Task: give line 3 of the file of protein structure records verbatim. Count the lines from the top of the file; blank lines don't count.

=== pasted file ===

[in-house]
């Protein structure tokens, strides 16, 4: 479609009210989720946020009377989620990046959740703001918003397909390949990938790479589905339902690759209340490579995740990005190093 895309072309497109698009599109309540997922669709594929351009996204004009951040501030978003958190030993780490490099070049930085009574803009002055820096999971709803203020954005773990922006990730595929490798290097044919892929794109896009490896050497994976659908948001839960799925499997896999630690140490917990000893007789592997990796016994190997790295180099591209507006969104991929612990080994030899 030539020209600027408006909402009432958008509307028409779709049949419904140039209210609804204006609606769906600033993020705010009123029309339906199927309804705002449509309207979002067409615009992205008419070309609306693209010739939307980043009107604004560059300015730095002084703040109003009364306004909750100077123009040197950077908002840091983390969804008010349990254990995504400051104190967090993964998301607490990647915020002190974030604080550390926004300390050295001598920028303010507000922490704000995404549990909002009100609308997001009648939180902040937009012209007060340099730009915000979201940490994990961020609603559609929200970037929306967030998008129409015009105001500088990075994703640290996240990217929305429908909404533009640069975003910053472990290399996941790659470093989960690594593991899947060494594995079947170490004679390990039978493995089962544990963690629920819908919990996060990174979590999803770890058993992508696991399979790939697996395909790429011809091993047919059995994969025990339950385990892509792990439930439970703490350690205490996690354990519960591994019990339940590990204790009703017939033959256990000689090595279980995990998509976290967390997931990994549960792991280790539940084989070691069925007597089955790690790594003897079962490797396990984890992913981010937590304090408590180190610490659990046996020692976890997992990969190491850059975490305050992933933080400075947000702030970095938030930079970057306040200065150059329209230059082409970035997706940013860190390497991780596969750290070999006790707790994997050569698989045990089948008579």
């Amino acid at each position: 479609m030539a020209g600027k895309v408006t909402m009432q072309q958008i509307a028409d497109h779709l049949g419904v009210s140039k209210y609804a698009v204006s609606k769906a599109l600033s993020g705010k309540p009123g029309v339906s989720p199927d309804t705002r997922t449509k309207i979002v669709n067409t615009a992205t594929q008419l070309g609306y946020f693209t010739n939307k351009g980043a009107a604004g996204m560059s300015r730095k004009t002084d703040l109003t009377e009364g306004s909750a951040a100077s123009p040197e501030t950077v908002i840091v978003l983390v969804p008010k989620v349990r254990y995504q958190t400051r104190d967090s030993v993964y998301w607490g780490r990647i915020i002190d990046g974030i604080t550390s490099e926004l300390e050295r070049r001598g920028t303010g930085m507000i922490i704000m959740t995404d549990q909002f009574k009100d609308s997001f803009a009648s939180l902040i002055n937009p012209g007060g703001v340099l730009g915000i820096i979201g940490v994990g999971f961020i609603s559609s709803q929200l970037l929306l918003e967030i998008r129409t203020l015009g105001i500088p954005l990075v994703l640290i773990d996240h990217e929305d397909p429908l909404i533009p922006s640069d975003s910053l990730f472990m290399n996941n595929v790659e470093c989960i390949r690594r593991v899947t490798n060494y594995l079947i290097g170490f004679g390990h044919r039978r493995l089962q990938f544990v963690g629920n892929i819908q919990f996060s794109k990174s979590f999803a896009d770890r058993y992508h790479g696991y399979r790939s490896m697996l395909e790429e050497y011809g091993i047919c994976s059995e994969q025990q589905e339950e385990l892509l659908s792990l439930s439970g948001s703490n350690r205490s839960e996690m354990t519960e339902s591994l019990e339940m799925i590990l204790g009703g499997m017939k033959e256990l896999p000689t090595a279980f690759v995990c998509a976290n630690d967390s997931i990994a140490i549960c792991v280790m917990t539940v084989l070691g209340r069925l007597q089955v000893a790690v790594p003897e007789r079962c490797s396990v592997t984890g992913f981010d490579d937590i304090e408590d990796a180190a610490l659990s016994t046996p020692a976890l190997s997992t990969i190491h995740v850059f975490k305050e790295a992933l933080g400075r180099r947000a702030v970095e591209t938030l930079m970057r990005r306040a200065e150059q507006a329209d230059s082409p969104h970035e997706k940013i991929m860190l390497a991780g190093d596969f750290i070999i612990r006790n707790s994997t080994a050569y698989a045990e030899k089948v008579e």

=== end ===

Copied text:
């Amino acid at each position: 479609m030539a020209g600027k895309v408006t909402m009432q072309q958008i509307a028409d497109h779709l049949g419904v009210s140039k209210y609804a698009v204006s609606k769906a599109l600033s993020g705010k309540p009123g029309v339906s989720p199927d309804t705002r997922t449509k309207i979002v669709n067409t615009a992205t594929q008419l070309g609306y946020f693209t010739n939307k351009g980043a009107a604004g996204m560059s300015r730095k004009t002084d703040l109003t009377e009364g306004s909750a951040a100077s123009p040197e501030t950077v908002i840091v978003l983390v969804p008010k989620v349990r254990y995504q958190t400051r104190d967090s030993v993964y998301w607490g780490r990647i915020i002190d990046g974030i604080t550390s490099e926004l300390e050295r070049r001598g920028t303010g930085m507000i922490i704000m959740t995404d549990q909002f009574k009100d609308s997001f803009a009648s939180l902040i002055n937009p012209g007060g703001v340099l730009g915000i820096i979201g940490v994990g999971f961020i609603s559609s709803q929200l970037l929306l918003e967030i998008r129409t203020l015009g105001i500088p954005l990075v994703l640290i773990d996240h990217e929305d397909p429908l909404i533009p922006s640069d975003s910053l990730f472990m290399n996941n595929v790659e470093c989960i390949r690594r593991v899947t490798n060494y594995l079947i290097g170490f004679g390990h044919r039978r493995l089962q990938f544990v963690g629920n892929i819908q919990f996060s794109k990174s979590f999803a896009d770890r058993y992508h790479g696991y399979r790939s490896m697996l395909e790429e050497y011809g091993i047919c994976s059995e994969q025990q589905e339950e385990l892509l659908s792990l439930s439970g948001s703490n350690r205490s839960e996690m354990t519960e339902s591994l019990e339940m799925i590990l204790g009703g499997m017939k033959e256990l896999p000689t090595a279980f690759v995990c998509a976290n630690d967390s997931i990994a140490i549960c792991v280790m917990t539940v084989l070691g209340r069925l007597q089955v000893a790690v790594p003897e007789r079962c490797s396990v592997t984890g992913f981010d490579d937590i304090e408590d990796a180190a610490l659990s016994t046996p020692a976890l190997s997992t990969i190491h995740v850059f975490k305050e790295a992933l933080g400075r180099r947000a702030v970095e591209t938030l930079m970057r990005r306040a200065e150059q507006a329209d230059s082409p969104h970035e997706k940013i991929m860190l390497a991780g190093d596969f750290i070999i612990r006790n707790s994997t080994a050569y698989a045990e030899k089948v008579e």